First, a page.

Sweet Maries
1 cup peanut butter
1 cup corn syrup
1 cup brown sugar
4-5 cups of rice krispies

Heat first three ingredients on top of stove until blended. Quickly add 4-5 cups of rice krispies and pack in 9x9 pan. Add chocolate icing to top when cooled.

Personally, I find the chocolate icing to be a must for this recipe. My husband would gladly eat them without. My favourite chocolate icing for Sweet Maries comes from Rose Murray, specifically a book called Hungry for Comfort which I highly recommend. You can't get any easier, or any tastier than this icing:

Easy Chocolate Icing
2 cups real chocolate chips
1/2 cup milk
1/3 cup butter in bits

In small saucepan heat chocolate chips with milk over low heat until melted and smooth. Remove from heat; stir in butter a little at time until smooth. Pour into a bowl and refrigerate until firm enough to spread, about two hours.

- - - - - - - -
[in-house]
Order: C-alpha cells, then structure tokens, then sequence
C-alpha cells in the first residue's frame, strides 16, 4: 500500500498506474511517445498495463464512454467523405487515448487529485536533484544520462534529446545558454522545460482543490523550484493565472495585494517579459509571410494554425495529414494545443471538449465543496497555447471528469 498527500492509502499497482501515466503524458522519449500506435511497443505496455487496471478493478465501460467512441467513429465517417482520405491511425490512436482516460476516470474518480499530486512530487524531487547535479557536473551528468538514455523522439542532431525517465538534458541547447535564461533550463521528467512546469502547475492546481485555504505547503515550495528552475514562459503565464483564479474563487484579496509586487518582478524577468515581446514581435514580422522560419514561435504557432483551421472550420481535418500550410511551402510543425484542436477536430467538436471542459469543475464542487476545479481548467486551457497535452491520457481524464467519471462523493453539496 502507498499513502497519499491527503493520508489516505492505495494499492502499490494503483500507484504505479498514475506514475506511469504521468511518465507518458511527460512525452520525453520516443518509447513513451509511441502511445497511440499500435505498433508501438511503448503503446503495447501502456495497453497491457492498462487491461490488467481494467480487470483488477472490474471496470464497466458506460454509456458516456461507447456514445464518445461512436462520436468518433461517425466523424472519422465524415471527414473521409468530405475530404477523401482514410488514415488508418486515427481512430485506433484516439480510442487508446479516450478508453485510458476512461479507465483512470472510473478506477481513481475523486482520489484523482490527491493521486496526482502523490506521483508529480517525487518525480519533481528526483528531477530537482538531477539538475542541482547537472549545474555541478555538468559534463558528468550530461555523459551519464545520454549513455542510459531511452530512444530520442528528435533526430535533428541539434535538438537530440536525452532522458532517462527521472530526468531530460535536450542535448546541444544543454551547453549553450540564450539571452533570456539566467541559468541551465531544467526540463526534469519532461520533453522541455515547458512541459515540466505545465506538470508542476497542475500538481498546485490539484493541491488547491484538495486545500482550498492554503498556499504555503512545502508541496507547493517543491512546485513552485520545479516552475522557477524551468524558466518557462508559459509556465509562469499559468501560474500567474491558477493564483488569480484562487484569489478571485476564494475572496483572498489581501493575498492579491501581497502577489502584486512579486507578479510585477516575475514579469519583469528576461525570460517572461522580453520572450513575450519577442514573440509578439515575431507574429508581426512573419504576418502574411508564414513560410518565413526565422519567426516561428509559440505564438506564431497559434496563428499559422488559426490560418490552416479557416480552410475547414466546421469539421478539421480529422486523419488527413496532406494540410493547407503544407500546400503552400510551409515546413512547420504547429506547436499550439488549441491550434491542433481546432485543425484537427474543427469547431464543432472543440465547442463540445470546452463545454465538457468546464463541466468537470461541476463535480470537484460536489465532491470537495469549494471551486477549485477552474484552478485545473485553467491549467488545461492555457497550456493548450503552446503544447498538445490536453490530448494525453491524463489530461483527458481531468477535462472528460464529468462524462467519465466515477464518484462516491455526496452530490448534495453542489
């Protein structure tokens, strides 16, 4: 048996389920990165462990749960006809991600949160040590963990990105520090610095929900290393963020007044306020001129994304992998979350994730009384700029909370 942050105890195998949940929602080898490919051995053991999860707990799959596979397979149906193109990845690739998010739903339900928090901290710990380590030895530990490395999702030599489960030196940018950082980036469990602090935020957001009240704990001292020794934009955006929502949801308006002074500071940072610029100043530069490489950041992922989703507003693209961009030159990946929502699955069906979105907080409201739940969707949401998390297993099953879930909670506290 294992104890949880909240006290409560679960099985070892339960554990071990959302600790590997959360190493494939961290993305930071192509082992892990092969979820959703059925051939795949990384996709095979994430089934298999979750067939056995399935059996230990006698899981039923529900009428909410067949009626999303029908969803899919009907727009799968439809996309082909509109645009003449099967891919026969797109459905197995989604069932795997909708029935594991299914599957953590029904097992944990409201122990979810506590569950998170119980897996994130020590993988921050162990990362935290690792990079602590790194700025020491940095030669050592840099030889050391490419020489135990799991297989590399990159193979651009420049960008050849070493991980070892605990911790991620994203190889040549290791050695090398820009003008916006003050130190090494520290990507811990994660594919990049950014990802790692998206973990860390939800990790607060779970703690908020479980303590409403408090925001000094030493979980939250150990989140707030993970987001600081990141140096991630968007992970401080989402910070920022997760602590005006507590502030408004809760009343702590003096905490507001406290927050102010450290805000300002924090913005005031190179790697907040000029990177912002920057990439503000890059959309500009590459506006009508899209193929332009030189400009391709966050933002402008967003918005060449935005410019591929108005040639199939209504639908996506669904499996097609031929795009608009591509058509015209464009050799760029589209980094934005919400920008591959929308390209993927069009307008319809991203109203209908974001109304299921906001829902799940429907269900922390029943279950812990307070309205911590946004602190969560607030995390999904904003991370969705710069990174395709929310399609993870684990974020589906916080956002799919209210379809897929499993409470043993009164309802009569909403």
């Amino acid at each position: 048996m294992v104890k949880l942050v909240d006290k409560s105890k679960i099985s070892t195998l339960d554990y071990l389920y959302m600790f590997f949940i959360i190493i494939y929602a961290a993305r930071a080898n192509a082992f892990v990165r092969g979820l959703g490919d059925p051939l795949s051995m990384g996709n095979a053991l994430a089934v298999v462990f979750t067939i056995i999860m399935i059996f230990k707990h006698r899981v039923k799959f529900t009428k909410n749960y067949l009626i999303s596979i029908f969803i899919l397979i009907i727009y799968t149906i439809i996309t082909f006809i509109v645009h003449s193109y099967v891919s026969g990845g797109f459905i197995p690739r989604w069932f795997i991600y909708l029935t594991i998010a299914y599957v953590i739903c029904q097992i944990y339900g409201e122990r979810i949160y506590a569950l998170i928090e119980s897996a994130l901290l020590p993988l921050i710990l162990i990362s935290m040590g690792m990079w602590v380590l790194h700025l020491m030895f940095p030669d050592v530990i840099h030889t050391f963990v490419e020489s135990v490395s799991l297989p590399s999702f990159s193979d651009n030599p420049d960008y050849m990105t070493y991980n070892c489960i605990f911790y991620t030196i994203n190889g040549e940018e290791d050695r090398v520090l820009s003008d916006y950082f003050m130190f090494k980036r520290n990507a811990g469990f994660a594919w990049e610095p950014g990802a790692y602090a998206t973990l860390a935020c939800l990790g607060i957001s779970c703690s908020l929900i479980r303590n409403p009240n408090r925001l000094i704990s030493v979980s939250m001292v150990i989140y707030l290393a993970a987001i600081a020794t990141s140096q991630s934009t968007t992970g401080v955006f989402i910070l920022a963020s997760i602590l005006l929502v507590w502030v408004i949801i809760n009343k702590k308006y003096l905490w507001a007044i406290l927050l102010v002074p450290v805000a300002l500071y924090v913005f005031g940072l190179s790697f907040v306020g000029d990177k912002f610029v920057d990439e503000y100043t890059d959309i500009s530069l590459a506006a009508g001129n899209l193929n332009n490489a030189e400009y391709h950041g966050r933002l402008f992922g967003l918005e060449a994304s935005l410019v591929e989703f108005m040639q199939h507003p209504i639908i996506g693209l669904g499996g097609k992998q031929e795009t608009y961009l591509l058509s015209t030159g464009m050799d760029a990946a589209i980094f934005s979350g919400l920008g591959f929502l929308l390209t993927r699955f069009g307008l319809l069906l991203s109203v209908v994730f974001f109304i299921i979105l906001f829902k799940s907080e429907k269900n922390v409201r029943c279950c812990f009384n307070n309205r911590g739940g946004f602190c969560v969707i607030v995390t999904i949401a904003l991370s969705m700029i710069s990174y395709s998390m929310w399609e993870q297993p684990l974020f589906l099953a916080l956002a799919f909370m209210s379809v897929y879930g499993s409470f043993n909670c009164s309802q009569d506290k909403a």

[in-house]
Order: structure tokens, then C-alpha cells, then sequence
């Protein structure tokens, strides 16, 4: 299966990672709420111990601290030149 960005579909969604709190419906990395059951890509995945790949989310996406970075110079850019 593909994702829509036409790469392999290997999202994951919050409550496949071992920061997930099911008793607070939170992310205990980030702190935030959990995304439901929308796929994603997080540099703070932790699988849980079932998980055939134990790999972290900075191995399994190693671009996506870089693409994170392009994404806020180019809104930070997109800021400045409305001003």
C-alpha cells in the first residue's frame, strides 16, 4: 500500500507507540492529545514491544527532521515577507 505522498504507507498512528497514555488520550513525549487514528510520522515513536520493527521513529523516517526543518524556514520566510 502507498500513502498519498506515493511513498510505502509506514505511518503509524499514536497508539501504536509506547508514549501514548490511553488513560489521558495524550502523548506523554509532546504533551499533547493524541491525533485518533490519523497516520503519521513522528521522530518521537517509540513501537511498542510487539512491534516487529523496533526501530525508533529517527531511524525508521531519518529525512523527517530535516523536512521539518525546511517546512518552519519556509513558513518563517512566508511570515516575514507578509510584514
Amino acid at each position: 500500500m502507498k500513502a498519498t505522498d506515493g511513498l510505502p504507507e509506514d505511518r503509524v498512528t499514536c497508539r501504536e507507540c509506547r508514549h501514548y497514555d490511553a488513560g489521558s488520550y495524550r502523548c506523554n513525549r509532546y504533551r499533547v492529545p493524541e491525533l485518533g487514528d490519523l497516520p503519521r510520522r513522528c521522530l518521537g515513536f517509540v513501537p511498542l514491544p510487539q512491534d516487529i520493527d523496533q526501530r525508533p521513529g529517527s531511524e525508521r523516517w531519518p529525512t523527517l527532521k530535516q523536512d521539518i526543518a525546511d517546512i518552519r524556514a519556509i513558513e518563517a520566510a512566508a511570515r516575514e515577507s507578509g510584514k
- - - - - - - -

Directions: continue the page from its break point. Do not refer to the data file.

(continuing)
I usually halve this recipe for the above Sweet Maries, but if you make a full batch never fear - you'll find something to do with it. Chocolate soup, anyone?

Wednesday, March 25, 2009


We're all getting a bit tired of roasts and stews around our house, the traditional fare of cold Canadian winters. Spring sprung as of last Friday and while the snow disappeared from our yard a couple of weeks ago (good riddance) the chill in the air still speaks of 'stick to your ribs' food. I decided lasagna could be a compromise dish - hearty enough for Winter but with a promise of Spring.